REFLECTIONS ON ITS RECENT EVOLUTION, Article 82 EC, Ariel Ezrachi, ed., Hart Publishing, 2009
Posted: 4 Mar 2009
Date Written: March 4, 2009
This paper explores the main grounds commonly used to justify non-intervention in antitrust cases of alleged excessive pricing. In doing so it questions the weight attributed to some of these grounds. While acknowledging the difficulties at stake, the discussion focuses on one of the grounds for non-intervention - the complexity of evaluating whether a price is excessive. It examines the practical challenges in establishing excessiveness and puts forward a proposal for a post-entry price-cut benchmark which may facilitate the finding of excessive pricing. The benchmark is based on the evaluation of the difference between the price a dominant firm had charged before entry of new firms onto its market, and the price that prevailed after such entry. In discussing the proposal, we highlight the advantages and disadvantages of such a benchmark. We explain why competition agencies have refrained from using this benchmark and consider how such a benchmark could be used by private litigants in national courts.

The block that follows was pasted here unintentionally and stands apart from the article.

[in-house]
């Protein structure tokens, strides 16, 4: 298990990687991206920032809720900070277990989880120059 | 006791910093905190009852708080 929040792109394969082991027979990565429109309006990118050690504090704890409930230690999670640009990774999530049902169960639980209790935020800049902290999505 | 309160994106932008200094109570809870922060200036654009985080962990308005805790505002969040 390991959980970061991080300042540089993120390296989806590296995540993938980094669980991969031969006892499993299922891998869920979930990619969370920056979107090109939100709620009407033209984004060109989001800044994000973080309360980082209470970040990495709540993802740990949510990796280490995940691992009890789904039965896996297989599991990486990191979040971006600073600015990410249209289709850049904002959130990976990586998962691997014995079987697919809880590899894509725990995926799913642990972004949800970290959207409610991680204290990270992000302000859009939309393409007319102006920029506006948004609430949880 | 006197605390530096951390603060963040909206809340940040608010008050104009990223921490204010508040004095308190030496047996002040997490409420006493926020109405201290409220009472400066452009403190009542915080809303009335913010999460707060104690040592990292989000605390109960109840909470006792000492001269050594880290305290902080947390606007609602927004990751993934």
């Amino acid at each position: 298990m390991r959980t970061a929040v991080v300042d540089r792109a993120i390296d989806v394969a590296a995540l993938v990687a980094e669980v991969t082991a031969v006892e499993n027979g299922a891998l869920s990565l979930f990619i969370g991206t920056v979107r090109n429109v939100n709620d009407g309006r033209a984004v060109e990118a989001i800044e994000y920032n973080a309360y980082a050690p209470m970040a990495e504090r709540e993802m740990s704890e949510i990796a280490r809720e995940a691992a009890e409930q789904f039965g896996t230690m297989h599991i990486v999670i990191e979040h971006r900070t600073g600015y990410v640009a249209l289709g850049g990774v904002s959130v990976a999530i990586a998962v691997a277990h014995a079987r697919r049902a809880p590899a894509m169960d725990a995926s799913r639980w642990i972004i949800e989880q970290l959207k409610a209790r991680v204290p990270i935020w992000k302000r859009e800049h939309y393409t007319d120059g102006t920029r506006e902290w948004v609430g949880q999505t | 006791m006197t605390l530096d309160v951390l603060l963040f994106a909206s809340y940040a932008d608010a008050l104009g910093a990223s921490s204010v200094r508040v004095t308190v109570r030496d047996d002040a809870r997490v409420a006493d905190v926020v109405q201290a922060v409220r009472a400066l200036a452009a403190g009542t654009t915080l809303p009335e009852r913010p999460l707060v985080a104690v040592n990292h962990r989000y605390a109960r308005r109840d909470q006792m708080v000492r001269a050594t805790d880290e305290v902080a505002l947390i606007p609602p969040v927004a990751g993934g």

Keywords: antitrust, competition law, abuse of dominance, monopoly, excessive price, predatory pricing
Suggested Citation: Suggested Citation
Ezrachi, Ariel and Gilo, David, The Darker Side of the Moon: Assessment of Excessive Pricing and Proposal for a Post-Entry Price-Cut Benchmark (March 4, 2009). REFLECTIONS ON ITS RECENT EVOLUTION, Article 82 EC, Ariel Ezrachi, ed., Hart Publishing, 2009 . Available at SSRN: https://ssrn.com/abstract=1353056